Stella Otto: The Backyard Fruit Gardener

Today's Tip: Mow vegetation short around the base of fruit trees and bushes to reduce winter habitat for rodents.

Apples of Uncommon Character—Book Review

Book Review

Title: Apples of Uncom­mon Character

Author: Rowan Jacobsen

Strong points: If you are a “foodie” look­ing for new taste expe­ri­ences this may be the book for you. One hun­dred twenty three apple vari­eties, heir­loom and mod­ern, are described as if each apple were a fine wine. Art­ful yet accu­rate pho­tos raise this book to cof­fee table qual­ity. The book’s matte fin­ish cover give it a sen­sory appeal far beyond that of other ordi­nary books.

Weak­nesses: The author appears to have a minor love-hate rela­tion­ship with nearly every vari­ety in the book. It makes me won­der which apples he actu­ally does like or would rec­om­mend. It appears that most of the hands-on apple grow­ing experts that the author used as his sources come from New Eng­land or at most the east coast. This does cre­ate some lim­i­ta­tions in the vari­ety sam­pling. If this book were specif­i­cally pre­sented as being regional, indeed these sources are some of the best in business.

Green thumbs rat­ing

Book Rat­ing:  

I find myself hav­ing some­what of a bipo­lar reac­tion to Apples of Uncom­mon Char­ac­ter. Just like its author who starts each vari­ety descrip­tion with its short­com­ings, I find this book in some ways unsat­is­fy­ing because that is the first impres­sion it gives me of numer­ous apples I know to be praise-worthy. Yet, even­tu­ally he often brings the nar­ra­tive to a close with ornate prose on a given variety’s best virtue. At the same time I find the acknowl­edg­ment that not every apple is at its best all the time to be real­is­tic and very true. I could not agree more on that point.

As a mat­ter of per­sonal taste, I find the fla­vor eval­u­a­tions that are writ­ten as if cri­tiquing high-end wines a bit off-putting. For many of us the apple is the everyman’s fruit. The descrip­tions give me the feel­ing of puffery—stretching to make the apples some­thing they are not. Yet, for those who fancy them­selves as con­nois­seurs, “food­ies,” or hav­ing a highly sophis­ti­cated palate this may be just the book for you. For this later group, there are also a small selec­tion of recipes that fea­ture apples. Most would not be some­thing I would make for my every­day meal or per­haps ever (Lob­ster Wal­dorf Salad ???) A few cer­tainly are entic­ing for a spe­cial occa­sion attempt.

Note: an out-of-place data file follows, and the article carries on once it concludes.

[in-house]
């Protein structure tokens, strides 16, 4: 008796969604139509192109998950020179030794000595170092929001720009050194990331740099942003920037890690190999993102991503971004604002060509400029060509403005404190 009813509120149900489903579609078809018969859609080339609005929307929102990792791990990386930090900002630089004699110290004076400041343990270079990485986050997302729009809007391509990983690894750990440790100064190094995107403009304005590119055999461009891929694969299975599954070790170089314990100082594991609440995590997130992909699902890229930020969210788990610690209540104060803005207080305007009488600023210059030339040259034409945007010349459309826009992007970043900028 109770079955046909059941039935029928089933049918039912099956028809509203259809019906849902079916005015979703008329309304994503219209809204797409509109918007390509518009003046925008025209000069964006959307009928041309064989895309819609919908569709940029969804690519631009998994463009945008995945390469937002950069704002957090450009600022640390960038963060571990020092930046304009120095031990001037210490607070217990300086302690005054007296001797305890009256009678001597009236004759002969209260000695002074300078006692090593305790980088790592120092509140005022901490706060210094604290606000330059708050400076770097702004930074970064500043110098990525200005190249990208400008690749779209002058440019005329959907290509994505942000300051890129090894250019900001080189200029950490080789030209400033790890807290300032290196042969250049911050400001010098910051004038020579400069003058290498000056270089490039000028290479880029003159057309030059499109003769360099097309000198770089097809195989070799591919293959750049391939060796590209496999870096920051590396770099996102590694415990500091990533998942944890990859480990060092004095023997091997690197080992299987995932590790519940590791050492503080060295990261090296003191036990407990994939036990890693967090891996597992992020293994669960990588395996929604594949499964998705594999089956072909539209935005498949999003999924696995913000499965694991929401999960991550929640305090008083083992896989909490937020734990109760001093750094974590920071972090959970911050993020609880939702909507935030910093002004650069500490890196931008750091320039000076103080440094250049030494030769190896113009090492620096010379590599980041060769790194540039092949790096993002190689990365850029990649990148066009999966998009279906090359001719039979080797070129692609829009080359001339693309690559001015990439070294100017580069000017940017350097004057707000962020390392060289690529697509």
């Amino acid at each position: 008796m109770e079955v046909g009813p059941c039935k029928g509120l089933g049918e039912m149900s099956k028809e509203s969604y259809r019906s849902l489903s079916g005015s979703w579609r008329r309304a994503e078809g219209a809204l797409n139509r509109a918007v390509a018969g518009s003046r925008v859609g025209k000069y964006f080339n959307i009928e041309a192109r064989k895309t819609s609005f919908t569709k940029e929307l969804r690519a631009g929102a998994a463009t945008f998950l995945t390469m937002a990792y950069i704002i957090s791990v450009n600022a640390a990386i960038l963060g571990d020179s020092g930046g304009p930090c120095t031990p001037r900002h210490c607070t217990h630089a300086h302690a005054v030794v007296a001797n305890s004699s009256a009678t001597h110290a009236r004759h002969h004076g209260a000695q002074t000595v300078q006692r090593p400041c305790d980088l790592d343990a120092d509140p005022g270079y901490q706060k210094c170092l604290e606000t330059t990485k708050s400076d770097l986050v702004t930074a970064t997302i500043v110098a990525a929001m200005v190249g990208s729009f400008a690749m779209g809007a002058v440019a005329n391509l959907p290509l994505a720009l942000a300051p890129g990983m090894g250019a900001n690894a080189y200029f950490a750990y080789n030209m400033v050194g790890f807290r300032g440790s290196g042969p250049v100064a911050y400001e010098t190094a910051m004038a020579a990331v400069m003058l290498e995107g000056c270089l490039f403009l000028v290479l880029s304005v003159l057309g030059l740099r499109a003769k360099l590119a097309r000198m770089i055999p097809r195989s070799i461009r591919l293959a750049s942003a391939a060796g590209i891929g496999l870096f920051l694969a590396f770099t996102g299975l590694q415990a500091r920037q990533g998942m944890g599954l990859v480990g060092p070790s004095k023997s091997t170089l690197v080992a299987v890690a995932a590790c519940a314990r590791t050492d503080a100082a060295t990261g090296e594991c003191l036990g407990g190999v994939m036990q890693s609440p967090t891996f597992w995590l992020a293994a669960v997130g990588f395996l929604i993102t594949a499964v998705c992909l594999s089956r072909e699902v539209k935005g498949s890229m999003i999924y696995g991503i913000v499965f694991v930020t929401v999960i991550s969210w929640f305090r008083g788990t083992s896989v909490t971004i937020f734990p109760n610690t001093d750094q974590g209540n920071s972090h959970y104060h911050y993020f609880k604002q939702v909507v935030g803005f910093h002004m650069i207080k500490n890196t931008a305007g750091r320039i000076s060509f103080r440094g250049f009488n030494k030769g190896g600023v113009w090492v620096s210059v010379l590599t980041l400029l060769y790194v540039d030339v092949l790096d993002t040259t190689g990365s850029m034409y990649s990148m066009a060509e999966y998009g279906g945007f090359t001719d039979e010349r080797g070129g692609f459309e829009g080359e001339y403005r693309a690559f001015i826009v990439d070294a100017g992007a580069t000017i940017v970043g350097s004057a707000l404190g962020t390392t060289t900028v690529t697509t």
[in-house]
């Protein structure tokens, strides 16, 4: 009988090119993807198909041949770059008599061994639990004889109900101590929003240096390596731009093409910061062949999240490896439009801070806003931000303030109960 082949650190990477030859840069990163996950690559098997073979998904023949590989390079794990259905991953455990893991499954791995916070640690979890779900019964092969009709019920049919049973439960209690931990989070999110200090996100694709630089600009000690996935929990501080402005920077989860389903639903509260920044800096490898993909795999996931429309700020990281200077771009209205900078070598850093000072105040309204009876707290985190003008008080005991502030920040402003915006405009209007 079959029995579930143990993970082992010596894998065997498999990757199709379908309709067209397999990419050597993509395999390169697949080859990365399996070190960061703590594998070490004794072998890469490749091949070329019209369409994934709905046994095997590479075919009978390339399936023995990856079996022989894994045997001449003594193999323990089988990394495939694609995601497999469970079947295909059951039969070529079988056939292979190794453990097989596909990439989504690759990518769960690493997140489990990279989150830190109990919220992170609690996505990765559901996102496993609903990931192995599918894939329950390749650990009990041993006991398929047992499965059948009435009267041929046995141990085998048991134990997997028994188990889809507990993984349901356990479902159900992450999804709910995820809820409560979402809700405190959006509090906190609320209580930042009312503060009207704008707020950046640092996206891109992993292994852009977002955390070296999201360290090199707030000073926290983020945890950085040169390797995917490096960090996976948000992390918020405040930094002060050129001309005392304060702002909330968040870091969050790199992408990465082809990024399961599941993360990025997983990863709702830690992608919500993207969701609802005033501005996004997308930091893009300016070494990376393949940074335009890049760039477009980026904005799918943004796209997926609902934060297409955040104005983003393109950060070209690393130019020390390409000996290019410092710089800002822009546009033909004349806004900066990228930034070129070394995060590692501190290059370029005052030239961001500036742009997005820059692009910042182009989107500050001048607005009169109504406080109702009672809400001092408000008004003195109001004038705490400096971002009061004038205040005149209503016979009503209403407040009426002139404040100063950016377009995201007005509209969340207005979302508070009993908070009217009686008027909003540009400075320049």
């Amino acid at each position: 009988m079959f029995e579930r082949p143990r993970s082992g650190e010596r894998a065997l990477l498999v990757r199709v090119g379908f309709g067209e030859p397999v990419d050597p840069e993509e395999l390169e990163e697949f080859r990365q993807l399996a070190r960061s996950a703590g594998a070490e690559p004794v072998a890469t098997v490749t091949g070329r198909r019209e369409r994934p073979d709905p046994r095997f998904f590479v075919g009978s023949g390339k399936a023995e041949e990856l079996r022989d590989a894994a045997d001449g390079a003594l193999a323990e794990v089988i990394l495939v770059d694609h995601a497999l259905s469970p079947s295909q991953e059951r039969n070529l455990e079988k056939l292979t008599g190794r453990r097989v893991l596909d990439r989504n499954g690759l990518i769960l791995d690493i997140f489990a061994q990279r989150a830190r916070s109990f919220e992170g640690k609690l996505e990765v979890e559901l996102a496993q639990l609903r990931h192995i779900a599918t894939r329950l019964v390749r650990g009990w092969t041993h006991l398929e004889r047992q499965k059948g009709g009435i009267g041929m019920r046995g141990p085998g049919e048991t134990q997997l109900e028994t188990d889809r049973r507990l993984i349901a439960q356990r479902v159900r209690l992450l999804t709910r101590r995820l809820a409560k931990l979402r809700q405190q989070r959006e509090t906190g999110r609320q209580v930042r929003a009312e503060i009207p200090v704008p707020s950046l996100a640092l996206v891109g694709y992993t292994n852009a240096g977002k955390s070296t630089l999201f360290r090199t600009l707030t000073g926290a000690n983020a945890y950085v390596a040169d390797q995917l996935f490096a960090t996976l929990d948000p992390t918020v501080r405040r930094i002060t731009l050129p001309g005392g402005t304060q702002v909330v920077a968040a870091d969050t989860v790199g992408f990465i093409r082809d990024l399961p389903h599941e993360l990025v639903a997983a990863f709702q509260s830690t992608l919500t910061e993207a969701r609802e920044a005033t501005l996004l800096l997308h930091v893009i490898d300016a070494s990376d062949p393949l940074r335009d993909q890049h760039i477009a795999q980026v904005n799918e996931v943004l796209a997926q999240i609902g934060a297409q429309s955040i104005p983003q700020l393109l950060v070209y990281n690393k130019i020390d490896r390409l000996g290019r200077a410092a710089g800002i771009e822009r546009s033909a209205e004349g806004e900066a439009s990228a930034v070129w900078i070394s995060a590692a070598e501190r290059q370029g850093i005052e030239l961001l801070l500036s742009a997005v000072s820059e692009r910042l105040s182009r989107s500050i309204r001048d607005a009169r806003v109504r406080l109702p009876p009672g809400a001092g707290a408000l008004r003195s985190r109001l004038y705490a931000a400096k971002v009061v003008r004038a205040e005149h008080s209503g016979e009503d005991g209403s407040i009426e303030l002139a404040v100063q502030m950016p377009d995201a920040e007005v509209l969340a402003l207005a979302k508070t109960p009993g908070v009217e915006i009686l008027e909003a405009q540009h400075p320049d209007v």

The apple vari­eties in Apples of Uncom­mon Char­ac­ter are grouped by most likely use—summer sea­son fruit, desserts, bak­ers and sauce, keep­ers, and cider fruit with a few odd­balls wrap­ping up the lot. Indeed that makes this book an easy to use ref­er­ence. After all, the major­ity of us choose and grow our fruit based on how we ulti­mately plan to use it. It also makes side-by-side com­par­i­son of apples with sim­i­lar char­ac­ter eas­ier if we need to limit our choices when gar­den space is at a pre­mium. Real­ize that this title is in no way a “how to grow” book, nor does it in any way por­tray itself as such.

Over­all, I am still try­ing to decide what taste Apples of Uncom­mon Char­ac­ter leaves me with. The writ­ing style is crisp and at times offers a chuckle of recog­ni­tion when read­ing about apples I know well. Yet some of it left a too pre­ten­tious feel­ing that I some­how felt was forced though per­haps not really intended. So, I’ll close by say­ing you’ll have to read and decide for your­self. As with apples, books are often a mat­ter of per­sonal taste. Such is the case with Apples of Uncom­mon Character.

ISBN: 987–1-62040–227-6 (Hard­cover)
# of pages: 311 pgs.
Pho­tos: Yes, beau­ti­fully and cre­atively done.
Illus­tra­tions: No
Appen­dix: Glos­sary, mainly of author/pomologists of his­toric note; Resource page of nurs­eries, hard cider mak­ers, and apple fes­ti­vals.
Index: Pre­sented as an alpha­bet­i­cal list of the vari­eties described
Pub­lisher: Blooms­bury
Pub­li­ca­tion Date: Sep­tem­ber 2014
Price: $35